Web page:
cereals – smut, rice blast, leaf rust etc;
legumes – cercospora leaf spot, rosette etc;
beverages – cocoa blackpod, swollen shoot, coffee leaf rust etc;
tubers – cassava mosaic, bacterial leaf blight etc;
fruits- citrus gummosis, dieback etc
fibre – black arm/bacterial blight of cotton etc;
vegetables – root knot of tomato or okro, damping off, onion twister etc;
stored produce – mould etc.
Pests of crops
Meaning of pests.
Classification of pests:
Classification of insect-pests based on mouth parts with examples:
biting and chewing;
piercing and sucking;
Important insect-pests of major crops; field and storage pests, life cycle, economic importance, nature of damage, preventive and control measures of the following major insect-pests of crops:
cereals – stem borer, army worm, ear worm etc;
legumes – pod borer, aphids, sucking bugs and leaf beetle;
beverages – cocoa myrids (capsids);
tubers – yam beetle, cassava mealybugs, green spidermites, variegated grasshopper;
fibre – cotton stainer, bollworms;
fruits and vegetables – thrips, grasshopper, leaf roller, leaf beetle, scale insect;
stored produce – grain weevils, bean beetle.
Non-insect pests e.g. birds, rodents etc.
Side effects of preventive and control methods:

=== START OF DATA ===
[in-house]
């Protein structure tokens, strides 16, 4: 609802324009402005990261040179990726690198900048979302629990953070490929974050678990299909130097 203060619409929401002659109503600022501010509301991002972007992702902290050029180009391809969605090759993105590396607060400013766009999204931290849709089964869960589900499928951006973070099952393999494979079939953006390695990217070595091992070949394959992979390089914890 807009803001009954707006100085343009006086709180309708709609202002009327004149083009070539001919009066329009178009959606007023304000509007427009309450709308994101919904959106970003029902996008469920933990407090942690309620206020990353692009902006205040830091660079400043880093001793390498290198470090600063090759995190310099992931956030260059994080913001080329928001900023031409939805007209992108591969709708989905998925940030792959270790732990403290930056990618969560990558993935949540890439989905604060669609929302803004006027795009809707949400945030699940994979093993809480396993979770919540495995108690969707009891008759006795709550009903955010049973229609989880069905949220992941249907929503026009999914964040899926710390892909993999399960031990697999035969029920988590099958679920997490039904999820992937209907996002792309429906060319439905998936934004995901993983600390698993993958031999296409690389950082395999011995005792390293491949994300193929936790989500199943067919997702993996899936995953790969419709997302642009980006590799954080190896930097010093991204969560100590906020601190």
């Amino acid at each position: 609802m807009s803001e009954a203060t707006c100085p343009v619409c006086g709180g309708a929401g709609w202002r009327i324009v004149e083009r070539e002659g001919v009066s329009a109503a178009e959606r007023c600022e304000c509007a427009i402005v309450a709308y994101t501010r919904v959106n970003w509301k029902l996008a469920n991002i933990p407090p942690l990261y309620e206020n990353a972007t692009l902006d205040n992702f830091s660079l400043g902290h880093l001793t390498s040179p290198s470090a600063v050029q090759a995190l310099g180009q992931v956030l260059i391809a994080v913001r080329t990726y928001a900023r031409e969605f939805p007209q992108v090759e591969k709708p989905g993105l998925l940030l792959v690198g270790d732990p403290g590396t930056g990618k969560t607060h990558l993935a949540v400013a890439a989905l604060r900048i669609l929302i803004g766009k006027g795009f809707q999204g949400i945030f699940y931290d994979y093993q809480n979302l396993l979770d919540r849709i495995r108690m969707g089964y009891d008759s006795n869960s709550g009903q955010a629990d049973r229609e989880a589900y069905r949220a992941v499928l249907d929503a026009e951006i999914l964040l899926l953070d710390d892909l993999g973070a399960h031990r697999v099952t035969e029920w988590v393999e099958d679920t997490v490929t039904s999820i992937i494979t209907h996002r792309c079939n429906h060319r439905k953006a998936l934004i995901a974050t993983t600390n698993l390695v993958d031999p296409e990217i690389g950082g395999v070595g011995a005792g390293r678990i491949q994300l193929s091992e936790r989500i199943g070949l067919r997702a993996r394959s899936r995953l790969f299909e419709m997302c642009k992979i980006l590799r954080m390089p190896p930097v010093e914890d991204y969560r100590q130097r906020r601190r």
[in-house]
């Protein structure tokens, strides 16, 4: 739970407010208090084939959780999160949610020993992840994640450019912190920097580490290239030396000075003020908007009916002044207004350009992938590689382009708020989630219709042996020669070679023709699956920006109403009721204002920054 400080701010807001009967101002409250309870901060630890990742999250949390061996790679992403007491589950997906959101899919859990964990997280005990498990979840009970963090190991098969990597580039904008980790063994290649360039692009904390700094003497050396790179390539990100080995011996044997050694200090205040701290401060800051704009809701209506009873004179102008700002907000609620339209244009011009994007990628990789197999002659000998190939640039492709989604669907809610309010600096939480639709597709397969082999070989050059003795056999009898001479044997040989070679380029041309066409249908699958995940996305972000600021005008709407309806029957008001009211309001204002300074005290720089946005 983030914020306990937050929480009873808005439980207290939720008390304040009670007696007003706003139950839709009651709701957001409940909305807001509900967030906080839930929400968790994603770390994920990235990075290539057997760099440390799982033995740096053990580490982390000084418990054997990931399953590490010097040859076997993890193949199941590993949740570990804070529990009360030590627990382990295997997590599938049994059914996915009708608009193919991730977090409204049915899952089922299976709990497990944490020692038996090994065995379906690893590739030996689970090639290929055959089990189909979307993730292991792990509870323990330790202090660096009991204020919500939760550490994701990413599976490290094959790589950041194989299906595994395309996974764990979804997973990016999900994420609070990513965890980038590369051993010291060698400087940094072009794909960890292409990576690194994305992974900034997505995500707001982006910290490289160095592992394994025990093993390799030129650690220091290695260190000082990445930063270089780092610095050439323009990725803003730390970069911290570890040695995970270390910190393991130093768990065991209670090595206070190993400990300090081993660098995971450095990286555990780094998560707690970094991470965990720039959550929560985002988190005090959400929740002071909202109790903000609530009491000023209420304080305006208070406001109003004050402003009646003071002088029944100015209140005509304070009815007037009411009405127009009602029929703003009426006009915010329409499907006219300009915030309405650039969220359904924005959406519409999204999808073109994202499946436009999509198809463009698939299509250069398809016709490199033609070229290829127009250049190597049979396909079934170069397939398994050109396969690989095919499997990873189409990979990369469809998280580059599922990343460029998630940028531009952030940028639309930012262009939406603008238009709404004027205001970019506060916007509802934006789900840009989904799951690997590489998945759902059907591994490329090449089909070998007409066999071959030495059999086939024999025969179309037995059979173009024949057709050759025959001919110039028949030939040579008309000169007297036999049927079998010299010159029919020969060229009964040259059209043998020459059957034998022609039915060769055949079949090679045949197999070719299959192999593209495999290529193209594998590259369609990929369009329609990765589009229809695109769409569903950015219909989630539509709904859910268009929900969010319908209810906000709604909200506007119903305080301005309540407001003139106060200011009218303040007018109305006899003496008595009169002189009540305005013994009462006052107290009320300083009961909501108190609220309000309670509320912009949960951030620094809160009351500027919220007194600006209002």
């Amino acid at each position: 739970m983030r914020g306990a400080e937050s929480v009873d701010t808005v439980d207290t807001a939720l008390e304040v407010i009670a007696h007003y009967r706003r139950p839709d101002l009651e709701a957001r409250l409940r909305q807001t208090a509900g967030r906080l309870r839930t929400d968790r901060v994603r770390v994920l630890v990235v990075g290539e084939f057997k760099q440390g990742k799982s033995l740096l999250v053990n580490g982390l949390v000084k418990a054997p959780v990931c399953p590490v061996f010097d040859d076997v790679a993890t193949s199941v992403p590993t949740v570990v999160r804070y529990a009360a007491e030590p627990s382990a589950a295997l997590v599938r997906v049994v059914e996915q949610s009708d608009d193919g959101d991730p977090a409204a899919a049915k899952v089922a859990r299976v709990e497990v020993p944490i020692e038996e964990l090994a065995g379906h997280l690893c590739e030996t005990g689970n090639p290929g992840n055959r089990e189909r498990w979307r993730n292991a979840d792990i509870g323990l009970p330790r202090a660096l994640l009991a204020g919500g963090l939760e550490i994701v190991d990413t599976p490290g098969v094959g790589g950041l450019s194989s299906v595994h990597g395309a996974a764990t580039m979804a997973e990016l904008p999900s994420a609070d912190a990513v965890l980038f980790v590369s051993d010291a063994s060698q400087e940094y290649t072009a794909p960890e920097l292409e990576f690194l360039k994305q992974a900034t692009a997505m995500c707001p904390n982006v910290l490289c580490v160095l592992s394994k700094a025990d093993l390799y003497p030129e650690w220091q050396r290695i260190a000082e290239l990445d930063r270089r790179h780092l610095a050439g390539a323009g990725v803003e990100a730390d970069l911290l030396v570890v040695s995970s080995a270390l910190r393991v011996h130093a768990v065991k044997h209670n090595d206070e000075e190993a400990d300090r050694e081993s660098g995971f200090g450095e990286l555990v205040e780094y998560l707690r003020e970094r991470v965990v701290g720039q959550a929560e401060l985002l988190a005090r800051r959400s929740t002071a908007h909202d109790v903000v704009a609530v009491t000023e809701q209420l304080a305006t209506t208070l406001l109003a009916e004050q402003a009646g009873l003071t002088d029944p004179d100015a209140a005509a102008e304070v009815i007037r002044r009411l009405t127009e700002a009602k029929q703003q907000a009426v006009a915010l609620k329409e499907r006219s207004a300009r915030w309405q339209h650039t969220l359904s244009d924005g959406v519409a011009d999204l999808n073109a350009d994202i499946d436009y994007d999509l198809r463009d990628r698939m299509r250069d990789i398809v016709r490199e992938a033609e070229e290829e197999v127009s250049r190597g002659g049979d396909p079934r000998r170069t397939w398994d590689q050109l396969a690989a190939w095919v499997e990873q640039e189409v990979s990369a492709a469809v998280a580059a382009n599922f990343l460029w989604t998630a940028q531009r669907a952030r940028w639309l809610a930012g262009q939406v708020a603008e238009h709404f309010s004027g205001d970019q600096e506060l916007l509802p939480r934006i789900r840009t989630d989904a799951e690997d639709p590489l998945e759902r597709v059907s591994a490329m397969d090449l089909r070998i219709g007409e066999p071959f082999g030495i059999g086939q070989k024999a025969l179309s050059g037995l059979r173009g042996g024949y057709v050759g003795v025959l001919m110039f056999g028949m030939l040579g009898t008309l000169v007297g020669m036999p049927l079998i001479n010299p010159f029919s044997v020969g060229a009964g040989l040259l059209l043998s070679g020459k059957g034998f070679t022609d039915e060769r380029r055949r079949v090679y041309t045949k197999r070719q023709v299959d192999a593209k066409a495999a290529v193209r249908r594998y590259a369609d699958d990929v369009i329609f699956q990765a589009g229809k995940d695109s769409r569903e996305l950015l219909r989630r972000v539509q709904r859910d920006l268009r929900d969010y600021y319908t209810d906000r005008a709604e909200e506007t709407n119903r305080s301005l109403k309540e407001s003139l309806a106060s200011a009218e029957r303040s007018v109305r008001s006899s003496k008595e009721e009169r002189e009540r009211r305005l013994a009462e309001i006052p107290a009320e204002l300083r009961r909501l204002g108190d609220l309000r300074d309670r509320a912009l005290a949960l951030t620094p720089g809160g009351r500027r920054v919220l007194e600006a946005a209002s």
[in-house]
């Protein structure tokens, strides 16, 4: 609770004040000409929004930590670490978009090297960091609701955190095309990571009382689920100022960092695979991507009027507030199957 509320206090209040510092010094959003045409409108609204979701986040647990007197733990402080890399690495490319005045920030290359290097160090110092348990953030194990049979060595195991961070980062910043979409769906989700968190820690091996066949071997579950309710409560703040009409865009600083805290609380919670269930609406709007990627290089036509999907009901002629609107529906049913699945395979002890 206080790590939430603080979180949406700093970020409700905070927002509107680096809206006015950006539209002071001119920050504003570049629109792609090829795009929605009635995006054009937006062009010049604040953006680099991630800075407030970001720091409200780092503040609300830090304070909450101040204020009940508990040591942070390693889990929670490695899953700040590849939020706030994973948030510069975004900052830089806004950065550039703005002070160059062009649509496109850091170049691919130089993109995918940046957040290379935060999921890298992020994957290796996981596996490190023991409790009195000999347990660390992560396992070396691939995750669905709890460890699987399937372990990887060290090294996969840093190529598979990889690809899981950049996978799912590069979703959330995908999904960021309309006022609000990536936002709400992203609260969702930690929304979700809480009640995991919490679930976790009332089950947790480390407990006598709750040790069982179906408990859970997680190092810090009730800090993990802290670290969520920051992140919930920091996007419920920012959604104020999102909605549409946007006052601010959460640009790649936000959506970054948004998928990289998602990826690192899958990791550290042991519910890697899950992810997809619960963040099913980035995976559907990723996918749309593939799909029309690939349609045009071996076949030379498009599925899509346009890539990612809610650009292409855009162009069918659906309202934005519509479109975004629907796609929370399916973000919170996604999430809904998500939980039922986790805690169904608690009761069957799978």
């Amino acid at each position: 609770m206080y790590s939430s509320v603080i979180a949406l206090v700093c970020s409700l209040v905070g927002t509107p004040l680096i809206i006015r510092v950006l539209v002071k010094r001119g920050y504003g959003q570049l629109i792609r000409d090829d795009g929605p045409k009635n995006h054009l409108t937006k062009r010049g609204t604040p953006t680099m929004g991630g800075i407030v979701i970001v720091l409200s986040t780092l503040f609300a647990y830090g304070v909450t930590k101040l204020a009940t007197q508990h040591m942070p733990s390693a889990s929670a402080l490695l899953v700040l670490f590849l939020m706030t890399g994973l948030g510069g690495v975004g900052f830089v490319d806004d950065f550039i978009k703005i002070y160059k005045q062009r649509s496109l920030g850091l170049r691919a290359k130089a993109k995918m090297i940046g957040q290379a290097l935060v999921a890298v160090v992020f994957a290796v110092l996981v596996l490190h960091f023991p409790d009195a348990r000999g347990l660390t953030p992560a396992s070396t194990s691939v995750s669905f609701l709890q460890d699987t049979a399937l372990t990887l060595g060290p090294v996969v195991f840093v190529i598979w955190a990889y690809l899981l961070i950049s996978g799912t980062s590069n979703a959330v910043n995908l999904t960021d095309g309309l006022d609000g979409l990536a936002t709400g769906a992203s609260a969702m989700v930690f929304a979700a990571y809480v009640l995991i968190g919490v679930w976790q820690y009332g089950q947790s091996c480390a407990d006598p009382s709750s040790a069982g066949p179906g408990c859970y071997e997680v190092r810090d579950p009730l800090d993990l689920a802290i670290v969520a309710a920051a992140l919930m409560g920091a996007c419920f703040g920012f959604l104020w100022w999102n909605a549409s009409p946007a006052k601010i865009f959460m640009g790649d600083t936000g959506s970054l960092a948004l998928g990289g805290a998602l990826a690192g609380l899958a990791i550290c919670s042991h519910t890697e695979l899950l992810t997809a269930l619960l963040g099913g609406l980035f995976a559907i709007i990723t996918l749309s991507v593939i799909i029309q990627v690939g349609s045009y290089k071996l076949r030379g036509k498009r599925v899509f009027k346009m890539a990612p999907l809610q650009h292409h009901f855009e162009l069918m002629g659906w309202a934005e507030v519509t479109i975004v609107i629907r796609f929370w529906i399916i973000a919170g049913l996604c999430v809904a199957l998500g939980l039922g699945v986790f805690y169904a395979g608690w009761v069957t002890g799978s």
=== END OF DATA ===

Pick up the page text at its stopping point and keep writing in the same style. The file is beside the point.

chemical – pollution, poisoning;
biological – disruption of the ecosystem etc;
cultural – harmful effects of burning etc.
General effects/economic importance of pests.
Meaning of weeds.
Types of weeds.
Effects of weeds on crops and economy.
Characteristic features of weeds.
Methods of controlling weeds: cultural, biological, chemical, physical and mechanical methods.
Types and classification of farm animals
Types of farm animals: cattle, sheep, goat, poultry, pig, rabbit, fish etc.
Classification of farm animals according to:
habitat – terrestrial and aquatic.
uses – food, protection, pet etc.
Anatomy and physiology of farm animals
Parts of farm animals.
Organs of farm animals e.g. heart, liver, lungs.
Systems of farm animals e.g. digestive system, circulatory system, respiratory system
Meaning of reproduction.
(b) Roles of hormones in reproduction of farm animals.
(c) Reproductive systems of farm animals.
(d) Processes of reproduction in farm animals.
(e) Egg formation in poultry.
Meaning of environmental